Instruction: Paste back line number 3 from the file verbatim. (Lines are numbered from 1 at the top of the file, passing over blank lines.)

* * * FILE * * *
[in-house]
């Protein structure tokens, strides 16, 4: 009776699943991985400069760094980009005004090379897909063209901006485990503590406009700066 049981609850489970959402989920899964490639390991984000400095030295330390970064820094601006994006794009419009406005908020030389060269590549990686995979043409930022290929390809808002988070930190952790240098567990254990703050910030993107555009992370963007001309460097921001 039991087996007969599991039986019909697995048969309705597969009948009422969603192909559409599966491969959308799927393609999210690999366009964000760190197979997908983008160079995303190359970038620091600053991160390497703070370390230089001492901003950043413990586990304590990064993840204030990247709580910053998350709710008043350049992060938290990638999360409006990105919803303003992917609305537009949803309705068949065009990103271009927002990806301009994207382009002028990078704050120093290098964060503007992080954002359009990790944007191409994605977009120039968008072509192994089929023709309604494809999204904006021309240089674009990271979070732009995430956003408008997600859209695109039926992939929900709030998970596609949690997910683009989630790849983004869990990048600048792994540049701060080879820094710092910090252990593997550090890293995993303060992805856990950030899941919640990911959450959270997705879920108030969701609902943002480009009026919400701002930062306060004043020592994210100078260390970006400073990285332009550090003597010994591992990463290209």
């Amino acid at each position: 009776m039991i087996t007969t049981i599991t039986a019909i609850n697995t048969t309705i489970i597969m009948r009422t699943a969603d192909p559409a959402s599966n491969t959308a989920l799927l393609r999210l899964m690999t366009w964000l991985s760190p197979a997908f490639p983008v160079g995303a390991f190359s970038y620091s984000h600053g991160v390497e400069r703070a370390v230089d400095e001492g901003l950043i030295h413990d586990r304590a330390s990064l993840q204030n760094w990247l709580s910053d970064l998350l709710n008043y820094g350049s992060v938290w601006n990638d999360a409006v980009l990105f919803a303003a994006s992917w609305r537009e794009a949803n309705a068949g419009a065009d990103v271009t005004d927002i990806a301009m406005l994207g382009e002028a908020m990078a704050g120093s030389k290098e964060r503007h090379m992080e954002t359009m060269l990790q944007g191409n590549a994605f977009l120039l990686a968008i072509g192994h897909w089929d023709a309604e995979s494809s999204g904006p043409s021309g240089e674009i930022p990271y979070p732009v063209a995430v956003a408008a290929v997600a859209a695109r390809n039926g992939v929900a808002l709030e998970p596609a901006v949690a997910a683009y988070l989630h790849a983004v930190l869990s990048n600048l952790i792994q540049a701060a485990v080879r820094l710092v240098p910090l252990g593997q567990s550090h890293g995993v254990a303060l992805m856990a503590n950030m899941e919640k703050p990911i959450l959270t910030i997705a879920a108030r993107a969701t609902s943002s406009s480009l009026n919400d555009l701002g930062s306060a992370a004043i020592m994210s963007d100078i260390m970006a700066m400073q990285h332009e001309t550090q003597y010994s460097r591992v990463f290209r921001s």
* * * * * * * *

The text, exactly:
């Amino acid at each position: 009776m039991i087996t007969t049981i599991t039986a019909i609850n697995t048969t309705i489970i597969m009948r009422t699943a969603d192909p559409a959402s599966n491969t959308a989920l799927l393609r999210l899964m690999t366009w964000l991985s760190p197979a997908f490639p983008v160079g995303a390991f190359s970038y620091s984000h600053g991160v390497e400069r703070a370390v230089d400095e001492g901003l950043i030295h413990d586990r304590a330390s990064l993840q204030n760094w990247l709580s910053d970064l998350l709710n008043y820094g350049s992060v938290w601006n990638d999360a409006v980009l990105f919803a303003a994006s992917w609305r537009e794009a949803n309705a068949g419009a065009d990103v271009t005004d927002i990806a301009m406005l994207g382009e002028a908020m990078a704050g120093s030389k290098e964060r503007h090379m992080e954002t359009m060269l990790q944007g191409n590549a994605f977009l120039l990686a968008i072509g192994h897909w089929d023709a309604e995979s494809s999204g904006p043409s021309g240089e674009i930022p990271y979070p732009v063209a995430v956003a408008a290929v997600a859209a695109r390809n039926g992939v929900a808002l709030e998970p596609a901006v949690a997910a683009y988070l989630h790849a983004v930190l869990s990048n600048l952790i792994q540049a701060a485990v080879r820094l710092v240098p910090l252990g593997q567990s550090h890293g995993v254990a303060l992805m856990a503590n950030m899941e919640k703050p990911i959450l959270t910030i997705a879920a108030r993107a969701t609902s943002s406009s480009l009026n919400d555009l701002g930062s306060a992370a004043i020592m994210s963007d100078i260390m970006a700066m400073q990285h332009e001309t550090q003597y010994s460097r591992v990463f290209r921001s």